- Towing capacity: 450kg (unbraked), 1300kg (braked)
Driving the Holden Cruze is like squeezing a soaked sponge. You have to wring it if you want to get much out of it.
The ingredients working beneath the Equipe are somewhat humble, but Australian engineers have managed to get every last droplet of ‘goodness’ from them.
The elderly 1.8-litre four-cylinder engine lacks new technologies such as direct injection. It is quite loud and slow to rev, and is not helped by the fact the Cruze is quite portly – at 1378kg it is among the heaviest in the class, where Corolla, Hyundai i30 and Volkswagen Golf are in the 1200kg region.
Holden has, however, tuned the six-speed automatic expertly.
Although the auto is kept busier than a casino card-shuffler, it doesn’t need a wallop of throttle to wake the Cruze up and get it ‘cruising’.
The auto is so quick to respond that you can plug gaps in the traffic faster and easier than you can in, say, a CVT-equipped Corolla.
The engine is a little toiler, anyway, making peak torque at just 3800rpm. It needs a good squeeze if you really want to wake it up, but works at its relaxed best just tapping into that torque.
You can find big spurt of acceleration if overtaking, which is accompanied by a fair bit of huffing from under the bonnet, but the driveability of the Cruze is best described as adequate, not inspirational.
What the Cruze can’t escape from is fuel usage. Our mixture of freeway, country road and urban driving resulted in high consumption of 9.9 litres per 100 kilometres.
On the other side of the ledger, Holden has been a bit cheeky with the Cruze suspension tune. It is considerably better than the base-spec badge suggests it should be.
The Equipe gets a ‘comfort’ tune – the SRi scores a sportier set-up – but still manages to deliver among the sharpest handling in the class.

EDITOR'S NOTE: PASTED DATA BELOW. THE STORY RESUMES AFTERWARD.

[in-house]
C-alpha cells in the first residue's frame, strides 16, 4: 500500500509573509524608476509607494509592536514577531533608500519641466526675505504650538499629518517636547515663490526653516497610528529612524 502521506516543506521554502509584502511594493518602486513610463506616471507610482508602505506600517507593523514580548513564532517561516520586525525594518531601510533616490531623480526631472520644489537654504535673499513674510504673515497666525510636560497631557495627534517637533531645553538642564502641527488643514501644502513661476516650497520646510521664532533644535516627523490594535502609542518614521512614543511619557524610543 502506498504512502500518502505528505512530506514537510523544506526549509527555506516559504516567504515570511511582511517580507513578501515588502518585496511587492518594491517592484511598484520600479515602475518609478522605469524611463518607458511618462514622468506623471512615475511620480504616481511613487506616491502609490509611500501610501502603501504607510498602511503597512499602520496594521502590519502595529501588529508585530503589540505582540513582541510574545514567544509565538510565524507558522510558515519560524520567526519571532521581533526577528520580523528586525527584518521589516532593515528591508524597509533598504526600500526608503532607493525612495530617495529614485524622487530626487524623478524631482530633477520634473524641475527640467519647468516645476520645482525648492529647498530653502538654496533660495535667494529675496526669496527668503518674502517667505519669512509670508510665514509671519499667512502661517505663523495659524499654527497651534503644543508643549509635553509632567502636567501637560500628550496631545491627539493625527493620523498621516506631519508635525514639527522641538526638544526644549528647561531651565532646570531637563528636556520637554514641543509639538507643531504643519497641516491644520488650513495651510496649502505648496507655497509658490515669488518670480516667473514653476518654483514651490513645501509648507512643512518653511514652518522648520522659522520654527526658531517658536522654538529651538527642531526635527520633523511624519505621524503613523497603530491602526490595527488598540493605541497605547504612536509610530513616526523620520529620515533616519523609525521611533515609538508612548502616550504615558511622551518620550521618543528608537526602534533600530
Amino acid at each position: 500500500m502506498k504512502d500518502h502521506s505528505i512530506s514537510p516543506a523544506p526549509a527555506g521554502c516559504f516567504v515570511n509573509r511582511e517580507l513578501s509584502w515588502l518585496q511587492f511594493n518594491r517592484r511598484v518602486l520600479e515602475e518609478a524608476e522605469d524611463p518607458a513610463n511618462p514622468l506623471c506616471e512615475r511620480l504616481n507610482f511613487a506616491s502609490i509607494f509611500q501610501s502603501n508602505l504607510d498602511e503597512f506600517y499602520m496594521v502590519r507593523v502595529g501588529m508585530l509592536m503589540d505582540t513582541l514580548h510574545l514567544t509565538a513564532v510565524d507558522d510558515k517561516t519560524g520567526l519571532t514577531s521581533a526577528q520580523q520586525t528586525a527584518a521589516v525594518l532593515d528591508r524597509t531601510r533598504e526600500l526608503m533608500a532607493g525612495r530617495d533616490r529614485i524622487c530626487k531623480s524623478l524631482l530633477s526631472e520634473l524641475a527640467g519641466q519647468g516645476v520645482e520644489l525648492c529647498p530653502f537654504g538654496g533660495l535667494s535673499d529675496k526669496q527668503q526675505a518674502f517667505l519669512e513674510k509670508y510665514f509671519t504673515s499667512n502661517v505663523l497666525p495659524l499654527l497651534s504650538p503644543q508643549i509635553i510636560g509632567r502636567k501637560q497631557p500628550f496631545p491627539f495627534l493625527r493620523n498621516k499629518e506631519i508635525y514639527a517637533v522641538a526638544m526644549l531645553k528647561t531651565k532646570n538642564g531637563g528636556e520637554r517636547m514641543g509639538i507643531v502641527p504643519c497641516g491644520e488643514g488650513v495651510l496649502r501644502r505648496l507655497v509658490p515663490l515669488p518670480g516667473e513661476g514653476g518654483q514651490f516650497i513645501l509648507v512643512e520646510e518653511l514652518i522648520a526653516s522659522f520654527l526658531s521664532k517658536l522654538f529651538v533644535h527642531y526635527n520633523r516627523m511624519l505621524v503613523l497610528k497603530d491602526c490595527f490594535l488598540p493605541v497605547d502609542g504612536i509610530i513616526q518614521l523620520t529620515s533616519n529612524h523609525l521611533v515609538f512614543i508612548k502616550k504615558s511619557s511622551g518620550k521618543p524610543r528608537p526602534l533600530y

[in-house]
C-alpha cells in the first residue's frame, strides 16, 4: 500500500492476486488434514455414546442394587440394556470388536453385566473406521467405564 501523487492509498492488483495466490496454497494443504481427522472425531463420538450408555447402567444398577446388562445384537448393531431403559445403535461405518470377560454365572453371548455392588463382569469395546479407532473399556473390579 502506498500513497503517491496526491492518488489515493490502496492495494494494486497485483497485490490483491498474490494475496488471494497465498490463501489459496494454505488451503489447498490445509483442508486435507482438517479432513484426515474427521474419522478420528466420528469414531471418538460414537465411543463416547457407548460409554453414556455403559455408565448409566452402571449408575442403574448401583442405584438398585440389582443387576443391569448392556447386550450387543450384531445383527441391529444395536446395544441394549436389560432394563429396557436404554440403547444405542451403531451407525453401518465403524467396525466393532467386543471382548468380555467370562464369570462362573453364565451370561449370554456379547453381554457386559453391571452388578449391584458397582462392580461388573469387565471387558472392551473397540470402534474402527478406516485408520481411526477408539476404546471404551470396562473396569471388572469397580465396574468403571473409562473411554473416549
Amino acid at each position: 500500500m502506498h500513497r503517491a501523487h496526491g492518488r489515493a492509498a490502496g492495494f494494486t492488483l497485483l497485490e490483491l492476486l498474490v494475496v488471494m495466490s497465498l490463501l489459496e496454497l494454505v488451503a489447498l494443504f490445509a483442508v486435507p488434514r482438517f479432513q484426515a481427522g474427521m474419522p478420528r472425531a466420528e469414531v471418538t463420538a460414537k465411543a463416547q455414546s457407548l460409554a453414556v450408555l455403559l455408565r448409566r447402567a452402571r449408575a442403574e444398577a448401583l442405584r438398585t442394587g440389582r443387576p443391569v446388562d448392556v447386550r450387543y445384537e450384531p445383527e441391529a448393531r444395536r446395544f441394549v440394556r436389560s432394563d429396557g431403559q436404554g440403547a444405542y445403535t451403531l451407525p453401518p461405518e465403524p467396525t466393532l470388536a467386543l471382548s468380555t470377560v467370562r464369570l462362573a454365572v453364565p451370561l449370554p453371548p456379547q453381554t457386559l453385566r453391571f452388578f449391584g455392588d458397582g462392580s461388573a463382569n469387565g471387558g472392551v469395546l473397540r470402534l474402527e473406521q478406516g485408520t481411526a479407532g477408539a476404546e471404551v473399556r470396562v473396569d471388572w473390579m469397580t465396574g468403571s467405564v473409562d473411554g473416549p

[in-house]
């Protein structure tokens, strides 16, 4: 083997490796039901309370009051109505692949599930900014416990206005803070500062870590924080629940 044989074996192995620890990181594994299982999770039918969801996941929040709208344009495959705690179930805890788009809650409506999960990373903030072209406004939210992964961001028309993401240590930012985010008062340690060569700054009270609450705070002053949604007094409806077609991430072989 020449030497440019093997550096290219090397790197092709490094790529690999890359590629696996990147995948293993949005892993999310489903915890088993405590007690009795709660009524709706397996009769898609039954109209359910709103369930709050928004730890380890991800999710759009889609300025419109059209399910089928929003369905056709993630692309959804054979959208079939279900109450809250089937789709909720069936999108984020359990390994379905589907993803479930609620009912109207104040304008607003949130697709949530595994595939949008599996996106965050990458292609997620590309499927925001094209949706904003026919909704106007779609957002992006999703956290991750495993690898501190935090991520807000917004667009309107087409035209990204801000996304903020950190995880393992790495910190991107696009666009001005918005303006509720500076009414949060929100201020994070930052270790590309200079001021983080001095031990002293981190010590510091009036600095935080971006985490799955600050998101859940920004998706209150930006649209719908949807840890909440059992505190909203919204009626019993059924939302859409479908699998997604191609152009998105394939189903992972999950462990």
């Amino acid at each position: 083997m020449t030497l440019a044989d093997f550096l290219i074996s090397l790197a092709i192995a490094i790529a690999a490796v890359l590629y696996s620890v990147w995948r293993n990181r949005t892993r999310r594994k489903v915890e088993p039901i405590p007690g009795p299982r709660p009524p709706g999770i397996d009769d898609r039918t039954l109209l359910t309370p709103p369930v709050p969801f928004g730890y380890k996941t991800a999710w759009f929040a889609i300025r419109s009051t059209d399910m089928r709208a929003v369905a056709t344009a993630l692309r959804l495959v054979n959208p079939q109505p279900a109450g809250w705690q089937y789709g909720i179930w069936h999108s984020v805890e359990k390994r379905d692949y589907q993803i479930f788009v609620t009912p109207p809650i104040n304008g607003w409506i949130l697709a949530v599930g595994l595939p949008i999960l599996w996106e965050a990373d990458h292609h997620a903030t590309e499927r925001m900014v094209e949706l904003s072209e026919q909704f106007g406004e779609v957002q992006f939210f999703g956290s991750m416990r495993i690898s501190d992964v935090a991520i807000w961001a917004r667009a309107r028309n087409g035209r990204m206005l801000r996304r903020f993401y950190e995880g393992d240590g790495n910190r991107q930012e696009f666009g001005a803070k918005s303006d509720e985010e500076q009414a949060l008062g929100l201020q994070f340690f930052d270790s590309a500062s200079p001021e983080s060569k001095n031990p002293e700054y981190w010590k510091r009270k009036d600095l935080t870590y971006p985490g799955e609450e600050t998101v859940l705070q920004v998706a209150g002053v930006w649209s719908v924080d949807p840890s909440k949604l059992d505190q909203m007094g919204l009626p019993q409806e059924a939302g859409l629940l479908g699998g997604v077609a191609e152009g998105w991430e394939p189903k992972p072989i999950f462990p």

Wearing quality Bridgestone Turanza footwear wrapped around good looking alloy wheels (where daggy hubcaps are usual base-model fare), this small car is agile and balanced, more so than a Corolla or i30, and, in pure handling terms, dare we say, the new Mazda 3.
The downside is a firmer suspension compliance that can make life choppy on some city streets. It can fidget and thump on ratty surfaces, and, while not uncomfortable, you can feel the limitations Holden engineers are working with in a model of this vintage.
Also, the old-school hydraulic steering is lifeless around town, but it too is better on the open road, becoming nicely linear and weighted just-right when cornering.
ANCAP rating: 5-Stars - this model scored 35.04 out of 37 possible points.
Safety features: Six airbags including dual-front, front-side, and full-length curtain, ABS, ESC, rear sensors.
RIVALS TO CONSIDER
In the sales race, Cruze sits fifth behind the Corolla, Mazda 3, Hyundai i30 and Volkswagen Golf, all rivals worth considering. Against most in that list, what it lacks in engine dynamics, it gathers ground in features and equipment, and in handling balance.
TMR VERDICT | OVERALL
Holden regularly offers great deals on the Cruze Equipe, so while the automatic’s RRP may read $22,090 plus on-road costs, at the time of writing a sale brings that to $19,990 driveaway.
At that price, add another half-point to this small sedan’s score.
For its equipment for the money, cabin space, muted road noise, pleasing dynamics, intelligent automatic and cheap servicing ($185 a pop every 12 months/15,000km), the robust and reliable Cruze Equipe is honest buying.
The 1.8-litre can only do so much to lug around all this weight, though, and if you’re going to have a heavy small car it should at least have nicer furnishings.
If you’re chasing function over fashion, and are a keen bargain hunter, Australia’s ageing (but not aged) small car is worth a look in its final year or two.